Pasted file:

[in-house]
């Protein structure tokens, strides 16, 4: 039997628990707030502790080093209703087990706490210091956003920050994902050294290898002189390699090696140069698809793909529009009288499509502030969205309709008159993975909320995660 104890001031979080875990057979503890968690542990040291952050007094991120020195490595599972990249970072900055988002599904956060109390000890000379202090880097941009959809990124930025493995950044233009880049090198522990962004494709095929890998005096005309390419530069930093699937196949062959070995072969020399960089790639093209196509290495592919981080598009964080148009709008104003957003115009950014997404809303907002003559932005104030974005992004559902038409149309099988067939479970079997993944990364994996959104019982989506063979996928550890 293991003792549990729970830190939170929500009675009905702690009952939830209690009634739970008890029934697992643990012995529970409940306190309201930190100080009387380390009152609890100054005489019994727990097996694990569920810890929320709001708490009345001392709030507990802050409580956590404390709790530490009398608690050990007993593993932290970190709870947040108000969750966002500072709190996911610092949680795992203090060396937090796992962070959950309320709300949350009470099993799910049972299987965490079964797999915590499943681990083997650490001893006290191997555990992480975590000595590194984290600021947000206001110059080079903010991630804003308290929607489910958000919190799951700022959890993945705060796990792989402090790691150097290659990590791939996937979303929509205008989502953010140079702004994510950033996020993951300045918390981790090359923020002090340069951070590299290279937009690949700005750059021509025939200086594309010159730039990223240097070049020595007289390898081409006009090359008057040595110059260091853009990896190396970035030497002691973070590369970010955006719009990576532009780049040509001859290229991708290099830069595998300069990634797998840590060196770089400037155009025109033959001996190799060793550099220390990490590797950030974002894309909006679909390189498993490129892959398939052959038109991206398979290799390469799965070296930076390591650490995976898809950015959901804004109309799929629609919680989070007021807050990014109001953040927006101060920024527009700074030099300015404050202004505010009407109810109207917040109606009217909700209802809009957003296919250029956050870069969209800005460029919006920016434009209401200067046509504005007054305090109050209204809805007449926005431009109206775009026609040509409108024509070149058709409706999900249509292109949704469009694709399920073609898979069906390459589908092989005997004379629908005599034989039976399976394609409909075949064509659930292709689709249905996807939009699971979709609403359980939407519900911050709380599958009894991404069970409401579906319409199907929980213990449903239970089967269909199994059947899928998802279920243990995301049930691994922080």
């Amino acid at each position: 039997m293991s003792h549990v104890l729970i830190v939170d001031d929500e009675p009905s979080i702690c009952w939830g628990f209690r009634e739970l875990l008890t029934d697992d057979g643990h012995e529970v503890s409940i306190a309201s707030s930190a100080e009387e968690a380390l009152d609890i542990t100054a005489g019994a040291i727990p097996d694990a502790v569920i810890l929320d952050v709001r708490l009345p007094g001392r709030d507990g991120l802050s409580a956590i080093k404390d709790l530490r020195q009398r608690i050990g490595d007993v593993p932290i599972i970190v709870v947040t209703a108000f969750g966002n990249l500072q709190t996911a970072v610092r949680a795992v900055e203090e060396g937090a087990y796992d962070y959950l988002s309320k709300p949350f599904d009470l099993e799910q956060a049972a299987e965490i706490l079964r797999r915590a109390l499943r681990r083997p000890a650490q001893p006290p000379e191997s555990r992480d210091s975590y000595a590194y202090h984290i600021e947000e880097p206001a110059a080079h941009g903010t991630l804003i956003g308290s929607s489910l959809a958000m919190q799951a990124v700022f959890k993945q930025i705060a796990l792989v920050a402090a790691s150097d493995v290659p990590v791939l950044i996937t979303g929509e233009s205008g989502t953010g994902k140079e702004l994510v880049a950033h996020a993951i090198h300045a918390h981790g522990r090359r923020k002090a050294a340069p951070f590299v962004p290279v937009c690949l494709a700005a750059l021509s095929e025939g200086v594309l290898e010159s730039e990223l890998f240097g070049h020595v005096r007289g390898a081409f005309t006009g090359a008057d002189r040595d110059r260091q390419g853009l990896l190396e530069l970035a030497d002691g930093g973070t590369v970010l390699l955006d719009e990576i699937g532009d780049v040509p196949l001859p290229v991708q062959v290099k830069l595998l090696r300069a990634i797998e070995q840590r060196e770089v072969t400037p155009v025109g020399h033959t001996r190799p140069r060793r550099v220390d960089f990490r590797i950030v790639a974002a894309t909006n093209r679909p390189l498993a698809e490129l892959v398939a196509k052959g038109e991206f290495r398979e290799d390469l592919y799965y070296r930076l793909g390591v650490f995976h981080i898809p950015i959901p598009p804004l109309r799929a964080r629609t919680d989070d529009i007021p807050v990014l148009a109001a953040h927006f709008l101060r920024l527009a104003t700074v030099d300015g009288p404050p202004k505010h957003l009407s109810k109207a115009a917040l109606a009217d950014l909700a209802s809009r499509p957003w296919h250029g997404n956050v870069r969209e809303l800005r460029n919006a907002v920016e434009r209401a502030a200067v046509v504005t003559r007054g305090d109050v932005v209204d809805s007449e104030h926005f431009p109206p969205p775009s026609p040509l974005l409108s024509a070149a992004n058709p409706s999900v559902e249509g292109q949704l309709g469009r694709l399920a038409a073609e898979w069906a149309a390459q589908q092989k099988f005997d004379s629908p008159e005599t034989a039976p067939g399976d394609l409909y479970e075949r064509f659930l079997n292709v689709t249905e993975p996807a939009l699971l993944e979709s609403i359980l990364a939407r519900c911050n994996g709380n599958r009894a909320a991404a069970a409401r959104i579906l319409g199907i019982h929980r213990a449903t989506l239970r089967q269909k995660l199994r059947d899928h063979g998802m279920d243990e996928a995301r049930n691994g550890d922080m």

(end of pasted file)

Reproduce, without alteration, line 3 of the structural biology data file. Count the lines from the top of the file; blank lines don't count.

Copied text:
């Amino acid at each position: 039997m293991s003792h549990v104890l729970i830190v939170d001031d929500e009675p009905s979080i702690c009952w939830g628990f209690r009634e739970l875990l008890t029934d697992d057979g643990h012995e529970v503890s409940i306190a309201s707030s930190a100080e009387e968690a380390l009152d609890i542990t100054a005489g019994a040291i727990p097996d694990a502790v569920i810890l929320d952050v709001r708490l009345p007094g001392r709030d507990g991120l802050s409580a956590i080093k404390d709790l530490r020195q009398r608690i050990g490595d007993v593993p932290i599972i970190v709870v947040t209703a108000f969750g966002n990249l500072q709190t996911a970072v610092r949680a795992v900055e203090e060396g937090a087990y796992d962070y959950l988002s309320k709300p949350f599904d009470l099993e799910q956060a049972a299987e965490i706490l079964r797999r915590a109390l499943r681990r083997p000890a650490q001893p006290p000379e191997s555990r992480d210091s975590y000595a590194y202090h984290i600021e947000e880097p206001a110059a080079h941009g903010t991630l804003i956003g308290s929607s489910l959809a958000m919190q799951a990124v700022f959890k993945q930025i705060a796990l792989v920050a402090a790691s150097d493995v290659p990590v791939l950044i996937t979303g929509e233009s205008g989502t953010g994902k140079e702004l994510v880049a950033h996020a993951i090198h300045a918390h981790g522990r090359r923020k002090a050294a340069p951070f590299v962004p290279v937009c690949l494709a700005a750059l021509s095929e025939g200086v594309l290898e010159s730039e990223l890998f240097g070049h020595v005096r007289g390898a081409f005309t006009g090359a008057d002189r040595d110059r260091q390419g853009l990896l190396e530069l970035a030497d002691g930093g973070t590369v970010l390699l955006d719009e990576i699937g532009d780049v040509p196949l001859p290229v991708q062959v290099k830069l595998l090696r300069a990634i797998e070995q840590r060196e770089v072969t400037p155009v025109g020399h033959t001996r190799p140069r060793r550099v220390d960089f990490r590797i950030v790639a974002a894309t909006n093209r679909p390189l498993a698809e490129l892959v398939a196509k052959g038109e991206f290495r398979e290799d390469l592919y799965y070296r930076l793909g390591v650490f995976h981080i898809p950015i959901p598009p804004l109309r799929a964080r629609t919680d989070d529009i007021p807050v990014l148009a109001a953040h927006f709008l101060r920024l527009a104003t700074v030099d300015g009288p404050p202004k505010h957003l009407s109810k109207a115009a917040l109606a009217d950014l909700a209802s809009r499509p957003w296919h250029g997404n956050v870069r969209e809303l800005r460029n919006a907002v920016e434009r209401a502030a200067v046509v504005t003559r007054g305090d109050v932005v209204d809805s007449e104030h926005f431009p109206p969205p775009s026609p040509l974005l409108s024509a070149a992004n058709p409706s999900v559902e249509g292109q949704l309709g469009r694709l399920a038409a073609e898979w069906a149309a390459q589908q092989k099988f005997d004379s629908p008159e005599t034989a039976p067939g399976d394609l409909y479970e075949r064509f659930l079997n292709v689709t249905e993975p996807a939009l699971l993944e979709s609403i359980l990364a939407r519900c911050n994996g709380n599958r009894a909320a991404a069970a409401r959104i579906l319409g199907i019982h929980r213990a449903t989506l239970r089967q269909k995660l199994r059947d899928h063979g998802m279920d243990e996928a995301r049930n691994g550890d922080m």